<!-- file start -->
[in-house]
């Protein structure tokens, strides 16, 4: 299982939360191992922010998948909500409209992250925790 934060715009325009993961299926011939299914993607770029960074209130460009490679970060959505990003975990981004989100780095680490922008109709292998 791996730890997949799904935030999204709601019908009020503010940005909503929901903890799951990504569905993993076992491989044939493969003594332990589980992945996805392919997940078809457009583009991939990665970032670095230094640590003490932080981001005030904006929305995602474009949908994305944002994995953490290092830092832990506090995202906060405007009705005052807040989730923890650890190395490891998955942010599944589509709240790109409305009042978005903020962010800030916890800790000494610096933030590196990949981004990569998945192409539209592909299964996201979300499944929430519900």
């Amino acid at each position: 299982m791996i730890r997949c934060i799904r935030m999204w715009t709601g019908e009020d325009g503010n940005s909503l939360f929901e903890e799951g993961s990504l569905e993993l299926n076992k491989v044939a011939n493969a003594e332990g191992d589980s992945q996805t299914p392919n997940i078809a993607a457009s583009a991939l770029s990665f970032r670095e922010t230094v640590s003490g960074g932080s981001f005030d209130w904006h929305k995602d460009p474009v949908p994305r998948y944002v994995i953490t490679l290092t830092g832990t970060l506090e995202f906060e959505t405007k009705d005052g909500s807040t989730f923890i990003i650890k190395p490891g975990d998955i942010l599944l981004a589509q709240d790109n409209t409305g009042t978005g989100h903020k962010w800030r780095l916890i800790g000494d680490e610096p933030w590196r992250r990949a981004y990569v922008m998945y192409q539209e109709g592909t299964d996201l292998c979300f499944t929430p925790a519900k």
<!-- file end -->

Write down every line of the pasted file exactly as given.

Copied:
[in-house]
């Protein structure tokens, strides 16, 4: 299982939360191992922010998948909500409209992250925790 934060715009325009993961299926011939299914993607770029960074209130460009490679970060959505990003975990981004989100780095680490922008109709292998 791996730890997949799904935030999204709601019908009020503010940005909503929901903890799951990504569905993993076992491989044939493969003594332990589980992945996805392919997940078809457009583009991939990665970032670095230094640590003490932080981001005030904006929305995602474009949908994305944002994995953490290092830092832990506090995202906060405007009705005052807040989730923890650890190395490891998955942010599944589509709240790109409305009042978005903020962010800030916890800790000494610096933030590196990949981004990569998945192409539209592909299964996201979300499944929430519900």
């Amino acid at each position: 299982m791996i730890r997949c934060i799904r935030m999204w715009t709601g019908e009020d325009g503010n940005s909503l939360f929901e903890e799951g993961s990504l569905e993993l299926n076992k491989v044939a011939n493969a003594e332990g191992d589980s992945q996805t299914p392919n997940i078809a993607a457009s583009a991939l770029s990665f970032r670095e922010t230094v640590s003490g960074g932080s981001f005030d209130w904006h929305k995602d460009p474009v949908p994305r998948y944002v994995i953490t490679l290092t830092g832990t970060l506090e995202f906060e959505t405007k009705d005052g909500s807040t989730f923890i990003i650890k190395p490891g975990d998955i942010l599944l981004a589509q709240d790109n409209t409305g009042t978005g989100h903020k962010w800030r780095l916890i800790g000494d680490e610096p933030w590196r992250r990949a981004y990569v922008m998945y192409q539209e109709g592909t299964d996201l292998c979300f499944t929430p925790a519900k």